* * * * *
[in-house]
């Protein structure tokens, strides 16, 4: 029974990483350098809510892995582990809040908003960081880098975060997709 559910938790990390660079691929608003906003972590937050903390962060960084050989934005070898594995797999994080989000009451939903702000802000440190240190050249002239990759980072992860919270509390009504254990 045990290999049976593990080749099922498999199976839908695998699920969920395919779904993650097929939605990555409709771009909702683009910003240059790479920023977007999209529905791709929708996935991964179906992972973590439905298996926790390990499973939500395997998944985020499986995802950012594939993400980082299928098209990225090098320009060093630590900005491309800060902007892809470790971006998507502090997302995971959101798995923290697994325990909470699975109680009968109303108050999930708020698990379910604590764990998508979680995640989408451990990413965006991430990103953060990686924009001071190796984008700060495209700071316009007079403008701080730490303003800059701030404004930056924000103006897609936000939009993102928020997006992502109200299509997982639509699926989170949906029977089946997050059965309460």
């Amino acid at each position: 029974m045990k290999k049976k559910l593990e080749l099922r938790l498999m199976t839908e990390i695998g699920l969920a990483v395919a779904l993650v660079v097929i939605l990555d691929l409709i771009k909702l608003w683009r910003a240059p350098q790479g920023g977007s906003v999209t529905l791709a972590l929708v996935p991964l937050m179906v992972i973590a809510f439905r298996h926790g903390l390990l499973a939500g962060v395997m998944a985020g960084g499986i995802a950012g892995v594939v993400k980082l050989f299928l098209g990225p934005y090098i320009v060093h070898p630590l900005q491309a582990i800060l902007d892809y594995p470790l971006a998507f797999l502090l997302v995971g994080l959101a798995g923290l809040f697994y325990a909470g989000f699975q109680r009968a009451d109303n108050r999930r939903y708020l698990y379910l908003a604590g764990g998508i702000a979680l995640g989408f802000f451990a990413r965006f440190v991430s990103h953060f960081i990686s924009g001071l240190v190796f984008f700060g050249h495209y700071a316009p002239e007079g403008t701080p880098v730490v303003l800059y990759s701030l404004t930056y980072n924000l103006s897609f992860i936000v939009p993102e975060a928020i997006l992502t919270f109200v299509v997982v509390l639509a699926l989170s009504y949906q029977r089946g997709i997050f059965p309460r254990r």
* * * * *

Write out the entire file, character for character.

[in-house]
């Protein structure tokens, strides 16, 4: 029974990483350098809510892995582990809040908003960081880098975060997709 559910938790990390660079691929608003906003972590937050903390962060960084050989934005070898594995797999994080989000009451939903702000802000440190240190050249002239990759980072992860919270509390009504254990 045990290999049976593990080749099922498999199976839908695998699920969920395919779904993650097929939605990555409709771009909702683009910003240059790479920023977007999209529905791709929708996935991964179906992972973590439905298996926790390990499973939500395997998944985020499986995802950012594939993400980082299928098209990225090098320009060093630590900005491309800060902007892809470790971006998507502090997302995971959101798995923290697994325990909470699975109680009968109303108050999930708020698990379910604590764990998508979680995640989408451990990413965006991430990103953060990686924009001071190796984008700060495209700071316009007079403008701080730490303003800059701030404004930056924000103006897609936000939009993102928020997006992502109200299509997982639509699926989170949906029977089946997050059965309460």
């Amino acid at each position: 029974m045990k290999k049976k559910l593990e080749l099922r938790l498999m199976t839908e990390i695998g699920l969920a990483v395919a779904l993650v660079v097929i939605l990555d691929l409709i771009k909702l608003w683009r910003a240059p350098q790479g920023g977007s906003v999209t529905l791709a972590l929708v996935p991964l937050m179906v992972i973590a809510f439905r298996h926790g903390l390990l499973a939500g962060v395997m998944a985020g960084g499986i995802a950012g892995v594939v993400k980082l050989f299928l098209g990225p934005y090098i320009v060093h070898p630590l900005q491309a582990i800060l902007d892809y594995p470790l971006a998507f797999l502090l997302v995971g994080l959101a798995g923290l809040f697994y325990a909470g989000f699975q109680r009968a009451d109303n108050r999930r939903y708020l698990y379910l908003a604590g764990g998508i702000a979680l995640g989408f802000f451990a990413r965006f440190v991430s990103h953060f960081i990686s924009g001071l240190v190796f984008f700060g050249h495209y700071a316009p002239e007079g403008t701080p880098v730490v303003l800059y990759s701030l404004t930056y980072n924000l103006s897609f992860i936000v939009p993102e975060a928020i997006l992502t919270f109200v299509v997982v509390l639509a699926l989170s009504y949906q029977r089946g997709i997050f059965p309460r254990r």